6o0a7537Brent Geese – adults & juveniles on the grazing marshes

Round at Babcock Hide, the wind was now whistling across the marshes. A little flock of Dunlin were feeding down at the front of the scrape below the hide, but they were very skittish and kept whirling round before dropping back down again. A pair of Redshank were defending their feeding territory in front of the hide, chasing off any others which tried to land there.

First one Black-tailed Godwit dropped in, then another five, stopping to feed for a few minutes before flying off again, flashing their boldly marked black and white wings. A couple of little groups of Lapwing flew in from the east and stopped to rest for a minute or two on the islands.

None of the waders would settle, in part because there were a couple of Marsh Harriers about. First, a dark juvenile flew across the reeds at the back of the pool, and drifted off towards Salthouse. Then a young male Marsh Harrier, with paler underwings and small patches of paler grey emerging on its upperwings, did the same. As they came over the grazing marshes, all the Wigeon shot out into the middle of the water from the banks. There were a few Teal and Mallard with them and three Shoveler appeared from behind the reeds too.

When a particularly dark cloud had passed over, we returned to the car and drove back round to the main part of the reserve. Just as we set out to walk to the hides, it started to rain so we hurried out along the boardwalk – thankfully it was only light rain and we got out there without getting wet.

There were several Shelduck out on Pat’s Pool and  huddle of gulls out beyond the first island. A few Teal were out on one of the further islands, but there were not many waders – three Dunlin at the back and a couple of Black-tailed Godwits roosting in with the gulls. Simmond’s Scrape held more wildfowl – a larger flock of Wigeon, a good number of Teal and a huddle of around 20 Pintail asleep behind one of the islands. Presumably the waders had gone elsewhere in search of food and shelter. A Common Snipe was feeding on the bank outside Dauke’s Hide but flew across and landed down behind the grass in front of Teal Hide where we couldn’t see it.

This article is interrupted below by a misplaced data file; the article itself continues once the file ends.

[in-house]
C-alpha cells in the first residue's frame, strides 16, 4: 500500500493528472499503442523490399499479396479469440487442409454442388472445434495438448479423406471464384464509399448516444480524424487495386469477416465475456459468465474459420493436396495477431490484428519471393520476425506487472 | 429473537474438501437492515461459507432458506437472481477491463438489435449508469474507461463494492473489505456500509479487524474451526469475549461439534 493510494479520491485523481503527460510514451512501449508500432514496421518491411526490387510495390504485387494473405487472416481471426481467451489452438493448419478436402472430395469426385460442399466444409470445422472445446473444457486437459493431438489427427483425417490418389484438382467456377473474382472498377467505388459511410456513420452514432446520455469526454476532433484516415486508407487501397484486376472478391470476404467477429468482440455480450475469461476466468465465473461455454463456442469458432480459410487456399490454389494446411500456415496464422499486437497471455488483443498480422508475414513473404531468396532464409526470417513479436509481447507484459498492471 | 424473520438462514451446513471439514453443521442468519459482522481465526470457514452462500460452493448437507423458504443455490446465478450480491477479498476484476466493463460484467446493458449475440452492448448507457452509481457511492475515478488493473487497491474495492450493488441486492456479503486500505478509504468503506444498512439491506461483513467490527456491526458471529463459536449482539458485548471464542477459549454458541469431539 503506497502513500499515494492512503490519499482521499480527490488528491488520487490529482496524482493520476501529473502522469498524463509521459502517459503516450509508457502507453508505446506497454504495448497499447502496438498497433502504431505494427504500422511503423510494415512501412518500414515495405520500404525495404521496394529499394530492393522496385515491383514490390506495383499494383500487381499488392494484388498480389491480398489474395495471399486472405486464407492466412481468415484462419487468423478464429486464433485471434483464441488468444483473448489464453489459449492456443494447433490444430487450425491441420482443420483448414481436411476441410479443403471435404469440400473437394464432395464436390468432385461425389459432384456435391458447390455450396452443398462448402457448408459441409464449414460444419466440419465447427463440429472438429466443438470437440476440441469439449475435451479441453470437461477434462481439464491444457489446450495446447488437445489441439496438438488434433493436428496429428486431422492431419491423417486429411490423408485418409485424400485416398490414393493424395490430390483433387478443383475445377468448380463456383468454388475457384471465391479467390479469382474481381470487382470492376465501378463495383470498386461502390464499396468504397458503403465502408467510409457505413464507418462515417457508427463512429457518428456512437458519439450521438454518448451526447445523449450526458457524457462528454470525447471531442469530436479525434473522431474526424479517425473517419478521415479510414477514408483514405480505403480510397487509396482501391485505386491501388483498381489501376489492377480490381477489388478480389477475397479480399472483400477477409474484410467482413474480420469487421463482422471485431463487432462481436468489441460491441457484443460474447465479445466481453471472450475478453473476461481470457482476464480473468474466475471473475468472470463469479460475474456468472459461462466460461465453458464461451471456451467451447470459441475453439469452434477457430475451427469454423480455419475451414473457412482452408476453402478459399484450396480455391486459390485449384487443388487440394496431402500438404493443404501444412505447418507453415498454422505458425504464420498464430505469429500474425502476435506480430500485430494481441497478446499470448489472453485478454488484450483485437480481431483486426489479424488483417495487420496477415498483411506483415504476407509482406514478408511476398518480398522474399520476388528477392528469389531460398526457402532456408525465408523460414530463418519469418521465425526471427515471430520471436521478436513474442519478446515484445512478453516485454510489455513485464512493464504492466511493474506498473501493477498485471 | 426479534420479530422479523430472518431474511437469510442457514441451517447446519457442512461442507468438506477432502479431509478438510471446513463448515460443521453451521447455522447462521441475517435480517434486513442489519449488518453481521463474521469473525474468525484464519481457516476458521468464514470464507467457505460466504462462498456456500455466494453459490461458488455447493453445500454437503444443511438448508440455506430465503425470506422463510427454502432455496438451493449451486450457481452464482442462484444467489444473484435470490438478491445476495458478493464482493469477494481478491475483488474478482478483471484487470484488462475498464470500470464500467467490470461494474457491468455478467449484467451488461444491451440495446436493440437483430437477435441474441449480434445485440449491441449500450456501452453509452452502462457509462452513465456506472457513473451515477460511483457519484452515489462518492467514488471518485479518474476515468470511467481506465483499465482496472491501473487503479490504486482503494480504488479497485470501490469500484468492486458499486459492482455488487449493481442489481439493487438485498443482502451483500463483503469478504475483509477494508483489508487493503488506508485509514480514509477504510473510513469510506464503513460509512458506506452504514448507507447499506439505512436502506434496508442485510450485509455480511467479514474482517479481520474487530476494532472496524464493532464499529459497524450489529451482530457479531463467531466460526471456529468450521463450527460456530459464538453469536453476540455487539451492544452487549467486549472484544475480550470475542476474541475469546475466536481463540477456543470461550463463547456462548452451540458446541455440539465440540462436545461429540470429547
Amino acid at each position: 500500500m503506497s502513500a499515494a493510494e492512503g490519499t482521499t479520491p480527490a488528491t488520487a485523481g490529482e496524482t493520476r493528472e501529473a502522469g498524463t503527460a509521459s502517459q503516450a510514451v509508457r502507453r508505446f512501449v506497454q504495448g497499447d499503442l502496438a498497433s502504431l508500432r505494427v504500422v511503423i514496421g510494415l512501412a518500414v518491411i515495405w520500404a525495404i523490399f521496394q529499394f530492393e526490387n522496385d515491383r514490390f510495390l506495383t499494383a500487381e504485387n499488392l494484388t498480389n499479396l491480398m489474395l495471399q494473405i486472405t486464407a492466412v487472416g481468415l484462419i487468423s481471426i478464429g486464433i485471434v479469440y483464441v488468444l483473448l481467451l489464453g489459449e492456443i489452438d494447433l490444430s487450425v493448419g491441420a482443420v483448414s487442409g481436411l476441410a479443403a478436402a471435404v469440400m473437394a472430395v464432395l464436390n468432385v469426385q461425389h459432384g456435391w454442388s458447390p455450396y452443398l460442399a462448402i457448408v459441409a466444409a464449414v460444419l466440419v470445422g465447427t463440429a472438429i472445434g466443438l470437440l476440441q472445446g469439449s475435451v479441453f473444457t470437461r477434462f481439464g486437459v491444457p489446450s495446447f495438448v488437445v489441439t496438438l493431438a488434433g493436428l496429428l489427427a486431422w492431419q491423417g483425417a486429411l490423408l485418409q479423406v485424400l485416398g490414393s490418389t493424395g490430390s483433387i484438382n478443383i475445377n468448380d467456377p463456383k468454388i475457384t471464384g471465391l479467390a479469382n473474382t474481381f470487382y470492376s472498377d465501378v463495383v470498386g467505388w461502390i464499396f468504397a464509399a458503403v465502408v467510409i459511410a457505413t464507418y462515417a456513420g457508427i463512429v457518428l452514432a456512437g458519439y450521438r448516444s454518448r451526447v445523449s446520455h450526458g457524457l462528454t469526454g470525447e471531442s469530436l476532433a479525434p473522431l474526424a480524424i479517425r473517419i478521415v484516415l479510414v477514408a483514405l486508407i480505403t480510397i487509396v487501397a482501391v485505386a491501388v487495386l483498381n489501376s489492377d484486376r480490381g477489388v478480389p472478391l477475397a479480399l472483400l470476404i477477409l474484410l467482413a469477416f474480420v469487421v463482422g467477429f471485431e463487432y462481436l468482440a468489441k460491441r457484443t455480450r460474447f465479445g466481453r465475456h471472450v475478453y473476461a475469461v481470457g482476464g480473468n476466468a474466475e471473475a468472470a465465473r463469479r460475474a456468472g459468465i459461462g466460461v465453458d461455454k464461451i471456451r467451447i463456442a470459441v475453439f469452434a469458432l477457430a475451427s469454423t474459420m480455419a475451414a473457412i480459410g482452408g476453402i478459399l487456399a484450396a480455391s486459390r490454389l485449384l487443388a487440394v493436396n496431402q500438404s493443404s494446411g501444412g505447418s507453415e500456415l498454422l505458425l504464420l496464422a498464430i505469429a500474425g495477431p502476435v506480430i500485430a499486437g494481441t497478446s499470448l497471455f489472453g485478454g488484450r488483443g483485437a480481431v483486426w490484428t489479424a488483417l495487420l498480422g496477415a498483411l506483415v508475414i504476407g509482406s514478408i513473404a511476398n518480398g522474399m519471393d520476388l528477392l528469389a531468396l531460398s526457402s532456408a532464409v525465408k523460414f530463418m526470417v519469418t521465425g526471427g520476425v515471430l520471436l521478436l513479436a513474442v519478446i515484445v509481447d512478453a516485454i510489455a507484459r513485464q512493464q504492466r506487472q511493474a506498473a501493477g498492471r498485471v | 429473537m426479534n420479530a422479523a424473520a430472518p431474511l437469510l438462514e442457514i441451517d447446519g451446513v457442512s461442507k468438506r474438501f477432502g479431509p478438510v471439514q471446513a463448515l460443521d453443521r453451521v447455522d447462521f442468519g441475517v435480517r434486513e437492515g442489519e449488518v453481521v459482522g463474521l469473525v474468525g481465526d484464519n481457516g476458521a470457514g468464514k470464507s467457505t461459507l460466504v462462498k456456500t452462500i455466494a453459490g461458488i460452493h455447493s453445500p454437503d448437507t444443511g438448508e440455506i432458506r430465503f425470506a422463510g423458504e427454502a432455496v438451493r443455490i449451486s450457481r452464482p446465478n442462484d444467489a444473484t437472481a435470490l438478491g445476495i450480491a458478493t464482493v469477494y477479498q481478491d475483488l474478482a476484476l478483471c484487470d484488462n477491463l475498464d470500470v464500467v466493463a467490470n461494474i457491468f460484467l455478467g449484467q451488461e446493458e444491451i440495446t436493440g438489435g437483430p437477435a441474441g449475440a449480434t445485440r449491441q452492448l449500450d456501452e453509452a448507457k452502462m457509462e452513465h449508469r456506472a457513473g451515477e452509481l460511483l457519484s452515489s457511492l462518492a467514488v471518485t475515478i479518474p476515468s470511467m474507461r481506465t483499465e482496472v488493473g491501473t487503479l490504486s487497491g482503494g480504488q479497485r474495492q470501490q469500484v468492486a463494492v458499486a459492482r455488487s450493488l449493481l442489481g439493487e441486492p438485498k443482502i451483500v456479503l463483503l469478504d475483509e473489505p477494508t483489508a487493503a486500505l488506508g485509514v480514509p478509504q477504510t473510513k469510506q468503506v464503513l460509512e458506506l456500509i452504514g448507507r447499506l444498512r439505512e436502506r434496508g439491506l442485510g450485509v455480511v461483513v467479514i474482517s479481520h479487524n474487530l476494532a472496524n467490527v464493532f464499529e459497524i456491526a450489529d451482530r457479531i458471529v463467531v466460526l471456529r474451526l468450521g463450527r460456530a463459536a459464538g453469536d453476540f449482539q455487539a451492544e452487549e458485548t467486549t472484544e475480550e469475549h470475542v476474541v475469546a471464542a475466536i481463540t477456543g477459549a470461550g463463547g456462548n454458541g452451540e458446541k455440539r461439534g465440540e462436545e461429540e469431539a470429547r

A couple more Marsh Harriers quartered the reedbed beyond the scrapes this side. The light was starting to fade already and they were presumably gathering before going to roost. Several Pied Wagtails flew past while we watched, some of them dropping in to the islands briefly, before continuing on their way heading off to roost.

6o0a7562Marsh Harrier – gathering over the reeds before going to roost

Turning our attention to the gulls, we could immediately see a good selection of different species – Lesser and Great Black-backed Gulls, Herring Gulls and Black-headed Gulls. One of the herring gull-types looked different – it was very white-headed, whereas Herring Gulls typically have lots of grey blotches around the head at this time of year. Against the white head, the beady black eye really stood out – the nearby Herring Gulls instead showing a very pale iris. It was  an adult Caspian Gull.